• AP: Good points all.

        Different twist but one aspect is that the construction industry ebbs and flows and at best you are out of work at times.

        If you loose someone to the construction industry where benefits are iffy at best and you are going to be out of work, you need to take that into account as far as wages goes.

        That means you are really underpaying. A 2008 is going to hit sooner or latter and dips happen all the time.

        I have never been out of work since I got into the repair and maint end.

        And you have to downer, automation has a cost.

        It needs highly skilled people to repair those machines when they break down.

        And where do you get them?

    • AP_R – “…in a true market economy there are no labor shortages, … only disagreements … over … wage … levels…” Isn’t supply and demand the central tenet of capitalism?
      There’s tendency for folk to say when the Dow Jones goes down that ‘everyone is selling’; the truth, of course, is that for every seller there’s a buyer. It’s also why an Apollo astronaut has said that, when asked what you think about as the countdown passes 10, you reply that you’re considering the 250,000 parts in your launch vehicle “all made by the lowest bidder…”.

    • See below for a list of US national average annual salaries for the job title “software engineer” for the listed companies, according to Indeed.com as of this morning (8-20-18). For the Silicon Valley companies, one does need to keep in mind that housing costs are very high in Silicon Valley. The average Boeing salary according to Indeed is lower than the average for most Silicon Valley companies, but higher than the averages for competitors Northrop Grumman and Lockheed.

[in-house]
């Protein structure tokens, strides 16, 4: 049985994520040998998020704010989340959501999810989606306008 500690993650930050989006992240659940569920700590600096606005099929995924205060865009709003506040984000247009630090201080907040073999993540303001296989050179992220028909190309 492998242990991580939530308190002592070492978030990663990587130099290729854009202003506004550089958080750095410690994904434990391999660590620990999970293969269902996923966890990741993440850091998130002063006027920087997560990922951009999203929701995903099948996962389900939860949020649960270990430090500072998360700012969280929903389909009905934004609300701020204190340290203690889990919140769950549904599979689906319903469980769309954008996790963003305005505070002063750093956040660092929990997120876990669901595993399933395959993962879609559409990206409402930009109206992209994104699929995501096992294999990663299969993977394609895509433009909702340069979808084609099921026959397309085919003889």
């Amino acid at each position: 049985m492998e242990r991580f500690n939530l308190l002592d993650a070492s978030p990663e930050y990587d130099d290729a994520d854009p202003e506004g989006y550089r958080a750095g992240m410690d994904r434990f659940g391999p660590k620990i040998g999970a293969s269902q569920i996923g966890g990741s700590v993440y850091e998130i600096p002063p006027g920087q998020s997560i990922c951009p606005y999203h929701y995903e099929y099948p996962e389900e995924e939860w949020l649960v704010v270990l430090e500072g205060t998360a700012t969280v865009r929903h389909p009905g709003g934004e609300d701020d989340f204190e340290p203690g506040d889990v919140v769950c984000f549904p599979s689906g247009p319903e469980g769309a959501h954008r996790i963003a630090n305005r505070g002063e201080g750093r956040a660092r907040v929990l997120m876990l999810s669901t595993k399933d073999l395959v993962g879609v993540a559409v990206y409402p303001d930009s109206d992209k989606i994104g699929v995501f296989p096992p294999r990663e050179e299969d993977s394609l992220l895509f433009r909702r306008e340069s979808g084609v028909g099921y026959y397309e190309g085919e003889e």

Apple Average / Boeing Average = 155,837 / 96,077 = 1.62

      Apple: $155,837
      NetFlix: $155,459
      Facebook; $152,247
      eBay: $146, 989
      PayPal: $146,709
      Tesla: $144,632
      Google: $141,438
      Pixar: $140,352
      Twitter: $139,559
      Oracle: $132,661
      Microsoft: $122,794
      Intel: $119,761
      Amazon: $116,314
      Walt Disney Co: $108,933
      NASA: $103,628
      IBM: $102.617
      Boeing: $96,077
      GE Corporate: $95,854
      Ford Motor Company: $94,906
      Bank of America: $87,345
      Lockheed: $80,433
      Electroimpact: $80,000
      Northtrop Grumman: $79,438
      Goldman Sachs: $78,019
      Fidelity Investments: $75,517
      Sony: $75,490
      Delta Airlines: $74,985
      General Motors: $74,280


      And similar links for the other companies listed.

      • Most of the companies that are paying the highest salaries to their software engineers are very successful. Are they able to afford high salaries because they are successful, or are they successful because they are willing to pay whatever it takes to outbid their competition for the best of the best software engineering talent?

        • Sucessful ?
          Are you saying Tesla is making money. I wonder about some of those pay packages too. How much is in stock ?

        • I’d also point out that a lot of the companies that pay large software engineering salaries actually develop a lot of their own internal software. Boeing contracts most of its IT and coding work and employees software engineers for future projects, proof of concepts etc that mostly get farmed out to contracts eventually anyways. There is a large SE presence already that is growing quickly as more demand for in-house solutions becomes needed as well as higher costs for contracts make it not competitive to purchase software that doesn’t fit all the needs anyways.